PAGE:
positive approach to land use planning is a good way to start.

4. Tourism. Tourism is a $16 billion dollar industry in this state, and we are predicting that
   it will grow to $40 billion by 2020. Pickens County has incredible tourism assets: a
   history that extends back to your namesake, General Andrew Pickens, Clemson, the Fort
   Hill Plantation, Lake Keowee, Table Rock State Park, the Foothills Trail along the
   escarpment of the Blue Ridge Mountains, Lake Keowee. All told, there are some
   300,000 acres of permanently protected parkland along the escarpment, an area half the
   size of Great Smoky National Park and 1/5 the size of Yellowstone. Our consultant is
   currently working on a comprehensive tourism plan for the upstate. Your group should
   get involved with him.

5. Urban Centers. Urban centers, our cities are still the key to regional economies. They
   are the primary determinants of our quality of life. They are magnets for young people.
   All over the country, there is a new urbanism, as people find their way back to cities. My
   boss, Ed Sellers, CEO of Blue Cross, wrote an op ed piece that was in the Greenville
   News last Sunday entitled “Successful States Invest in Cities.” He called on the
   legislature to change the restrictive and outdated annexation laws that choke the growth
   of cities.

6. The New Economy. Early on in my vision work, someone said “it’s the economy,
   stupid.” They were right. A strong economy can drive the other parts of the vision. Of
   course, you can say that same thing about health and education. There are groups like
   mine that agree with much of your vision and are trying to grow a new economy in South
   Carolina. We are going through changes, sometimes gut wrenching changes, as we lose
   manufacturing and seek new ways to compete.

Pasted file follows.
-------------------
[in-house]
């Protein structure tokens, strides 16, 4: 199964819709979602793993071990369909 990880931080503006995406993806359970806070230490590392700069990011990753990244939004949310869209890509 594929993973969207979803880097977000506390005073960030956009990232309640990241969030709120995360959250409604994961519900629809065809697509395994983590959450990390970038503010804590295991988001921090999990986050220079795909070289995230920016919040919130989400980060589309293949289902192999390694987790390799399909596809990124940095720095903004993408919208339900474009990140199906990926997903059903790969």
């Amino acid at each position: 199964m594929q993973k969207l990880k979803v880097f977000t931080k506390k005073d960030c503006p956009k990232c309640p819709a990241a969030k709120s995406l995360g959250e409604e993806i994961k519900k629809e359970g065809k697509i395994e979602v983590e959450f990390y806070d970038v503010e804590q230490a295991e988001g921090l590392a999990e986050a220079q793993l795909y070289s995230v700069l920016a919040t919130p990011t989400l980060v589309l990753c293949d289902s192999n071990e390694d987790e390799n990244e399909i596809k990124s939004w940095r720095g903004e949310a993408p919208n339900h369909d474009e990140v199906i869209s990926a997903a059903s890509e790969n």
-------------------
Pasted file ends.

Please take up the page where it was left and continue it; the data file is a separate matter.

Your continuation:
My organization is about industrial clusters. Although you did not use the term clusters,
    you did call for accommodating business in automotive, equipment assembly, medical
    services, education, tourism, agriculture and technology. Just a few examples that we are
    currently working with:

        a. Agribusiness (biomass, where we may have a real competitive advantage
        b. Alternate energy (including hydrogen, nuclear, wind)

            c. Textiles, (and by the way, many of the 729 textile companies are doing very
            d. Composites
            e. Medical devices

            I think our work in these areas can benefit Pickens County.

    7. Young People. For many of us, a successful future would mean that the bright and
       talented young people would stay in SC. Today, we are losing half of our college
       graduates. When we have looked at some of the most successful economies on earth,
       Ireland, Queensland, Australia, for example, one of their major motivations was keeping
       the young people at home. Richard Florida says to attract the creative class, you need the
       the three T’s: Talent, Technology and Tolerance. Whatever it is, creating the kind of
       environment where our young people, and perhaps the next Buck Mickel, can embrace
       the vision, engage with the community and create the future. Then all of your work, our
       work, will have been worthwhile.

In the final analysis, Planning, Work, Health, Sense of Place and Education are important, but the
real issue is about leadership, and the courage to carry your vision forward. I thank you for your
efforts and I pledge to do everything that the Council can do to help with the implementation.